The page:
Role of party nominating conventions in the presidential election cycle:   Research roundup – from the Journalist’s Resource 

The 2016 presidential election cycle has been filled with speculation about what could happen at the Republican and Democratic party conventions this summer, given the highly contested nature of both primaries.

There is lengthy research literature on the role that the party nominating conventions typically play in the election cycle, and while each cycle is different, there are some historical patterns that are worth considering.

For example, the phenomenon of the post-convention “bump” or “bounce” has received attention both in the scholarly literature and by data journalists, although it is worth noting that the effect is not always reliable.

The Pew Research Center offers a concise look at brokered conventions over time, as well as how candidates fare as convention balloting takes place during contested conventions.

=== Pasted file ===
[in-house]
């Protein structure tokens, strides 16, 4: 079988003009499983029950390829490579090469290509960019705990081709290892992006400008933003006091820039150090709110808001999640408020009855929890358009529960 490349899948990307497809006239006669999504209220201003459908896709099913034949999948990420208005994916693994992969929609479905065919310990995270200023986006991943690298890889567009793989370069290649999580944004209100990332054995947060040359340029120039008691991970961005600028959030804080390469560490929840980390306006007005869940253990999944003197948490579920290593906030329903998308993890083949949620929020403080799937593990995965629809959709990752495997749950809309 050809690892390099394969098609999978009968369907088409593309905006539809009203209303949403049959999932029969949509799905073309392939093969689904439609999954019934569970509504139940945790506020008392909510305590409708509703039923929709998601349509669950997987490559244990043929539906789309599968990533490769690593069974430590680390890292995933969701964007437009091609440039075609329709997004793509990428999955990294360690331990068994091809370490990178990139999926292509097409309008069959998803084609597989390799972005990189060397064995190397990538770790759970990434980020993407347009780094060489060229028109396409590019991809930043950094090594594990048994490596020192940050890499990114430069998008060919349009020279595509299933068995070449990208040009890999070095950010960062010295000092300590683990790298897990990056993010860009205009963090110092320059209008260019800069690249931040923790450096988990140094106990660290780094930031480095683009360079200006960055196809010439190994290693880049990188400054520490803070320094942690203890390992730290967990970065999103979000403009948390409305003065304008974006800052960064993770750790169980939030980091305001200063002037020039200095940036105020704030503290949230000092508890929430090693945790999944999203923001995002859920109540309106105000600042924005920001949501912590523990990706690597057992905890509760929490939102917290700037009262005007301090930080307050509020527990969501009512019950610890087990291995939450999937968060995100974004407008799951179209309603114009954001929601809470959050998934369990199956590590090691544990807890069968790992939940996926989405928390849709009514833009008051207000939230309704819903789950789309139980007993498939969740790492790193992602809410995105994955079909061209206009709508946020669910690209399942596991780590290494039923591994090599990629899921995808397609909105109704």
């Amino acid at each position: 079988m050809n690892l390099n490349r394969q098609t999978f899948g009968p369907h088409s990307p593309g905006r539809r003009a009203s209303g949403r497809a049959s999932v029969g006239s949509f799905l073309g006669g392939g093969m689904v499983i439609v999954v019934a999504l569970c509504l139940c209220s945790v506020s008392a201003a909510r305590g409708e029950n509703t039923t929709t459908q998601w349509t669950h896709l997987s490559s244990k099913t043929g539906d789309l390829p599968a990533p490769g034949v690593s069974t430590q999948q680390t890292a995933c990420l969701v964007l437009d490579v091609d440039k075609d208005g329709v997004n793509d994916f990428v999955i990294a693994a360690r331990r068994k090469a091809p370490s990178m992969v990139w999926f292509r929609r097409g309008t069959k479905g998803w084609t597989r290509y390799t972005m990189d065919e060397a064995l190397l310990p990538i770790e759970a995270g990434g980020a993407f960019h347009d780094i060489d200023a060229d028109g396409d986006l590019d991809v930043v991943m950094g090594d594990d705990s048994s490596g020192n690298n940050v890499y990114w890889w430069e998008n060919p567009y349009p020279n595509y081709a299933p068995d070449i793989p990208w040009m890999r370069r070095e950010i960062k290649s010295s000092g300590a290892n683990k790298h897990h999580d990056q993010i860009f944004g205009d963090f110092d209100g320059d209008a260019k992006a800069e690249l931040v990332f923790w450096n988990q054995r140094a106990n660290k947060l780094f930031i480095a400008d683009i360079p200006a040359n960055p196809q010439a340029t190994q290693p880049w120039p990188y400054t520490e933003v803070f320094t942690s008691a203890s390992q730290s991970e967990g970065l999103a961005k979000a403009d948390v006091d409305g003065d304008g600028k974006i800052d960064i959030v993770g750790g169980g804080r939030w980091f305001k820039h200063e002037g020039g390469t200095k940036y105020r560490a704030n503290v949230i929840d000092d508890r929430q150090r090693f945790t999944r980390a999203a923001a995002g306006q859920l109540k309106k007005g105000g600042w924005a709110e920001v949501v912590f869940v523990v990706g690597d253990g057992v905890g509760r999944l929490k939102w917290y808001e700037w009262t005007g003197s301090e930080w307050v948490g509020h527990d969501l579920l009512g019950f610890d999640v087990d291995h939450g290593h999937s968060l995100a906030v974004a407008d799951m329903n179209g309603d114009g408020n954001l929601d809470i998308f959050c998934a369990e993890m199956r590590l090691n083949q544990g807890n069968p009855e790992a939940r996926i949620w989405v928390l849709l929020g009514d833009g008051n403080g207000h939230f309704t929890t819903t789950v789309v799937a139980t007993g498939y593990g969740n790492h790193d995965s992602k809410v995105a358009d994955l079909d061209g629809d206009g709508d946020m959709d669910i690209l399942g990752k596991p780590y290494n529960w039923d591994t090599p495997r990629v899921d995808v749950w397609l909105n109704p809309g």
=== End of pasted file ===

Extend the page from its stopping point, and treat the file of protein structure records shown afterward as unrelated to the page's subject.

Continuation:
Scholars and commentators have been weighing in on the potential dynamics.

For example: Princeton’s Julian Zelizer has pointed to the 1976 GOP Convention as a useful precedent to consider, while Elaine Kamarck of the Brookings Institution has spelled out some hypothetical scenarios for 2016.

For a deep dive into the history and relevant political science, see Before the Convention, by Duke’s John Aldrich, as well as Kamarck’s Party Politics.

 

The following are other papers and reports that journalists might find useful as they think about, plan for and cover the conventions:

Source: Role of party nominating conventions in the presidential election cycle: Research roundup – Journalist’s Resource Journalist’s Resource

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